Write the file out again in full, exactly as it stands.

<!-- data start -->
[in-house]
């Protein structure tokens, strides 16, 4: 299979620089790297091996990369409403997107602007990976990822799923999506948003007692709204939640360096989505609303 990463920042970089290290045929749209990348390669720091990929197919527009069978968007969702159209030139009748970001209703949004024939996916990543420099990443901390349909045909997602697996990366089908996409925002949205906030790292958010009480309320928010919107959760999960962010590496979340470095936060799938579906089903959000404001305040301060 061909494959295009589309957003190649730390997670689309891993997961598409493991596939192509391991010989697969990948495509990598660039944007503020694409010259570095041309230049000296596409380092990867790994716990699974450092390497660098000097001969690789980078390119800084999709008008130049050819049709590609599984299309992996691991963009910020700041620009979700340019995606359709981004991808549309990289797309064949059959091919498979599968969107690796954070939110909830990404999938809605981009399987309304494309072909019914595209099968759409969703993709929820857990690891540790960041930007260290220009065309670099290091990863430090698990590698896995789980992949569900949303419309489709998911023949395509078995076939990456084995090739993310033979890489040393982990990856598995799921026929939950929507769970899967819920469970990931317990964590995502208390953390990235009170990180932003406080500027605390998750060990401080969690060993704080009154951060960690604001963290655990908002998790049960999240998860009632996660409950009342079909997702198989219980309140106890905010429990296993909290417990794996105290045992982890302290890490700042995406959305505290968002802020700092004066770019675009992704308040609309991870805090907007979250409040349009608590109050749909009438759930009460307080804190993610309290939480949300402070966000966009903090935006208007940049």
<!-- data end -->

[in-house]
């Protein structure tokens, strides 16, 4: 299979620089790297091996990369409403997107602007990976990822799923999506948003007692709204939640360096989505609303 990463920042970089290290045929749209990348390669720091990929197919527009069978968007969702159209030139009748970001209703949004024939996916990543420099990443901390349909045909997602697996990366089908996409925002949205906030790292958010009480309320928010919107959760999960962010590496979340470095936060799938579906089903959000404001305040301060 061909494959295009589309957003190649730390997670689309891993997961598409493991596939192509391991010989697969990948495509990598660039944007503020694409010259570095041309230049000296596409380092990867790994716990699974450092390497660098000097001969690789980078390119800084999709008008130049050819049709590609599984299309992996691991963009910020700041620009979700340019995606359709981004991808549309990289797309064949059959091919498979599968969107690796954070939110909830990404999938809605981009399987309304494309072909019914595209099968759409969703993709929820857990690891540790960041930007260290220009065309670099290091990863430090698990590698896995789980992949569900949303419309489709998911023949395509078995076939990456084995090739993310033979890489040393982990990856598995799921026929939950929507769970899967819920469970990931317990964590995502208390953390990235009170990180932003406080500027605390998750060990401080969690060993704080009154951060960690604001963290655990908002998790049960999240998860009632996660409950009342079909997702198989219980309140106890905010429990296993909290417990794996105290045992982890302290890490700042995406959305505290968002802020700092004066770019675009992704308040609309991870805090907007979250409040349009608590109050749909009438759930009460307080804190993610309290939480949300402070966000966009903090935006208007940049």